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Bill Clinton: Again, a ‘super-surrogate’ for Democrats

Bill Clinton, popular in territory unfriendly to President Barack Obama, is reprising his role as a super-surrogate for Democrats battling to keep their Senate majority and win other races. In the long run, Clinton could pick up political chits for his wife, Hillary Rodham Clinton, should she run for president in 2016. The political terrain is rough in these Senate battleground states. Obama’s signature domestic achievement, the Affordable Care Act, is unpopular. Obama himself has soft poll numbers. Many Democrats won’t appear with the president, even though they’ll accept his prodigious fundraising help. Not so with Clinton, who appears Tuesday
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Governors: Obamacare is here to stay

The explosive politics of health care have divided the nation, but America’s governors, Republicans and Democrats alike, suggest that President Barack Obama’s health care overhaul is here to stay. While governors from Connecticut to Louisiana sparred on Sunday over how best to improve the nation’s economy, governors of both parties shared a far more pragmatic outlook on the controversial program known as “Obamacare” as millions of their constituents begin to be covered. “We’re just trying to make the best of a bad situation,” Republican Gov. Terry Branstad, of Iowa, who calls the health care law “unaffordable and unsustainable,” yet something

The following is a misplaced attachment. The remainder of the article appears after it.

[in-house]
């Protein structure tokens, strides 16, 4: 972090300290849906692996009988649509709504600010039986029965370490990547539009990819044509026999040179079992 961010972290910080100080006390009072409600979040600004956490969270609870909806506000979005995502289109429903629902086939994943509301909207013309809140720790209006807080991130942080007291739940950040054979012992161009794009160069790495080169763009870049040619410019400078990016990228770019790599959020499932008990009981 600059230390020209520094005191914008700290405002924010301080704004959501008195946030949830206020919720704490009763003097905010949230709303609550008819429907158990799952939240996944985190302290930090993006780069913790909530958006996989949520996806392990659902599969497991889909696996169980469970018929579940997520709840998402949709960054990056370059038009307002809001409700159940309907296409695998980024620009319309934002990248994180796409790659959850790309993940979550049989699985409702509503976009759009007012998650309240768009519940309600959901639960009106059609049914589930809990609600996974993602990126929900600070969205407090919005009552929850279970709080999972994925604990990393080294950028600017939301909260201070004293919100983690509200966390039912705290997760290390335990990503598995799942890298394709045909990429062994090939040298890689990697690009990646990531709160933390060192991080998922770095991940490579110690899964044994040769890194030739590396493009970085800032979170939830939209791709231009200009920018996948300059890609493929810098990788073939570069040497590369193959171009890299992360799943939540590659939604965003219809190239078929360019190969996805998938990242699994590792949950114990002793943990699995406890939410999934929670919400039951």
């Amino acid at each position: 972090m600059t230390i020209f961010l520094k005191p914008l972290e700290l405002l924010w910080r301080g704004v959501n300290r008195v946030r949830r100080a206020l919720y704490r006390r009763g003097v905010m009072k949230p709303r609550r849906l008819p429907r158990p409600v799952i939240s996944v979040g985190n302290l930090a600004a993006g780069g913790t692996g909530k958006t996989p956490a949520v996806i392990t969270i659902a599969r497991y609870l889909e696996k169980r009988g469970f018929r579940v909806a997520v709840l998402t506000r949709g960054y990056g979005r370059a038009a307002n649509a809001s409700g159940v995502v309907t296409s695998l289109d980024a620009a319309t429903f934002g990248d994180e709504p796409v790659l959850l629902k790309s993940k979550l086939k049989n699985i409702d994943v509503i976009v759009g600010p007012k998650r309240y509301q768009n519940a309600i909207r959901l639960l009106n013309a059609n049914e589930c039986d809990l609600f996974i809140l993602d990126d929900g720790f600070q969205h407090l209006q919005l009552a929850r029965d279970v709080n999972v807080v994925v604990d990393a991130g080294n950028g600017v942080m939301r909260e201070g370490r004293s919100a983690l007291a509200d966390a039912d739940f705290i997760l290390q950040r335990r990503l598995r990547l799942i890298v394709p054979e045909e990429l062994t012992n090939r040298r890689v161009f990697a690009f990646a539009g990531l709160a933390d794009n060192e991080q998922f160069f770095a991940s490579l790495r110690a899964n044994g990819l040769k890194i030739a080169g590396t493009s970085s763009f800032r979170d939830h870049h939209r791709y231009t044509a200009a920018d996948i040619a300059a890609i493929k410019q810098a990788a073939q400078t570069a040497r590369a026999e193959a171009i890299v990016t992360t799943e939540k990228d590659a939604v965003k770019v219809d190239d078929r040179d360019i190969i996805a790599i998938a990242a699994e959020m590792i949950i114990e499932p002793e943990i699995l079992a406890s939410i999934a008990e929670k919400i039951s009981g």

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Same sex marriage issues arise in McConnell Senate race

A Republican Senate candidate in Kentucky said that same-sex marriage could lead to a parent claiming marriage to his or her child to gain tax benefits and other privileges. Louisville businessman Matt Bevin is challenging five-term Sen. Mitch McConnell in the May 20 GOP primary. Bevin said Wednesday that marriage should retain its traditional definition as being between a man and a woman. Bevin told a Christian radio program hosted by Janet Mefferd: “If it’s all right to have same-sex marriages, why not define a marriage — because at the end of the day, a lot of this ends up
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Cautious Chris Christie keeping a low profile

Moving cautiously to repair his image, New Jersey Gov. Chris Christie is maintaining a low profile this weekend as the nation’s governors gather in Washington. The usually outspoken Christie is scheduled to attend just one public event over the three-day annual meeting. He avoided a media-sponsored forum on Friday, wasn’t granting interviews, won’t attend a White House dinner and was skipping a news conference hosted by the Republican Governors Association, an organization he heads. Christie is leaving Washington early to celebrate his daughter’s birthday and focus on an upcoming budget address, according to his office. Advisers privately acknowledge a larger
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It takes at least $500K a day to run for Senate seat

Candidates in U.S. Senate races this year collectively raised more than a half-million dollars a day in 2013, suggesting a spate of never-ending campaign ads, mail and phone calls to come before November’s elections. Democrats on the ballot in 2014 raised more than $108 million last year, besting Republicans’ $87 million, according to an Associated Press analysis of Senate candidates’ campaign disclosure reports filed with the secretary of the Senate and the Federal Election Commission. Incumbent Democrats outraised incumbent Republicans by more than 2-to-1 and outspent them almost 3-to-1. Both parties’ Senate candidates started the election year with their campaign